When starting your business or embarking on your innovative journey your intellectual property may not be particularly valuable. However, it has the propensity, as is no doubt desired, to become significantly more valuable. Your intellectual property is also potentially taxable. The more valuable it becomes, the greater the potential tax liability is, meaning it is important to consider these issues earlier rather than when too late.
An item of intellectual property is defined in the Income Tax Assessment Act 1997 (Tax Act) as consisting of the rights a person has under a law of the Commonwealth as:
Notably trade marks are not included in this definition. Their tax treatment is, therefore, often different than for other intellectual property.
Intellectual property within the above definition will be a depreciating asset. Consequently, a trade mark is not a depreciating asset. All intellectual property rights are CGT assets and each is a separate CGT asset.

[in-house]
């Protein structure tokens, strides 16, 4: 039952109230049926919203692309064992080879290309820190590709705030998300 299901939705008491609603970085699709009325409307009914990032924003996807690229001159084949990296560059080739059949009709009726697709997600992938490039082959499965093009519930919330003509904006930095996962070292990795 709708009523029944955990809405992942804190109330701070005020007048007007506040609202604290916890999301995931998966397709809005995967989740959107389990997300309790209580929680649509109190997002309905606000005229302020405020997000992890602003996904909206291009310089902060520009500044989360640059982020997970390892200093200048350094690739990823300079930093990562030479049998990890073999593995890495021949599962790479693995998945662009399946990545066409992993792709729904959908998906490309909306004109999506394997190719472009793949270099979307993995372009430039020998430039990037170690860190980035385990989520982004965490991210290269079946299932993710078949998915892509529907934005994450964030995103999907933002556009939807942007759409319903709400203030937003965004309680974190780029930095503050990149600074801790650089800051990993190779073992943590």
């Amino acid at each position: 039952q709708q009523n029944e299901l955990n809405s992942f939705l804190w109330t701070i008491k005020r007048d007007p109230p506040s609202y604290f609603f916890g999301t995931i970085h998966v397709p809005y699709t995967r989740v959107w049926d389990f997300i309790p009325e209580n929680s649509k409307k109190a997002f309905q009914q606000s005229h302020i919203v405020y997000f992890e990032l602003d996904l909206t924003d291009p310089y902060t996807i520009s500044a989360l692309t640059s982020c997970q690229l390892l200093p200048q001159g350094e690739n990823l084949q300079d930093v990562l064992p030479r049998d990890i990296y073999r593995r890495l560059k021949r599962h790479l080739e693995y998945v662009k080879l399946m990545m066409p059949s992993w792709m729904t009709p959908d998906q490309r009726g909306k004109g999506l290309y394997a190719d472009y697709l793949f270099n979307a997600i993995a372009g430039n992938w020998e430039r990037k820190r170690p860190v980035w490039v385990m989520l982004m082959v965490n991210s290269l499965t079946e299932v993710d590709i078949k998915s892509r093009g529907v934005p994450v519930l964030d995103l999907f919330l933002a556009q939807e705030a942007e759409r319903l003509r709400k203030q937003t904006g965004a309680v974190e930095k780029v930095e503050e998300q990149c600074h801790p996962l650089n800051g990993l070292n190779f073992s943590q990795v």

Certain intellectual property and other intangible assets are able to be depreciated and a non-cash deduction is available. This includes standard patents, innovation patents, petty patents, registered designs and copyrights or the licences to copyrights, but also other licences including spectrum and datacasting transmitter licences, telecommunications site access rights and in-house software. Of course, trade marks are not included since they are not a depreciating asset.
With tangible assets, a taxpayer can generally self-assess the taxable effective life of an asset; enabling better alignment with the actual number of years it is expected the asset will provide an economic benefit. However the number of years over which you can depreciate an intellectual property asset has in the past been fixed by the Tax Act.
Proposed changes to the Tax Act will from 1 July 2016 allow you to self-assess the taxable effective life of intellectual property in the same way tangible assets are able to be self-assessed. That is, pursuant to the provisions in section 40-105 of the Tax Act, a taxpayer may estimate the period the asset can be used by any entity for one or more of the following purposes: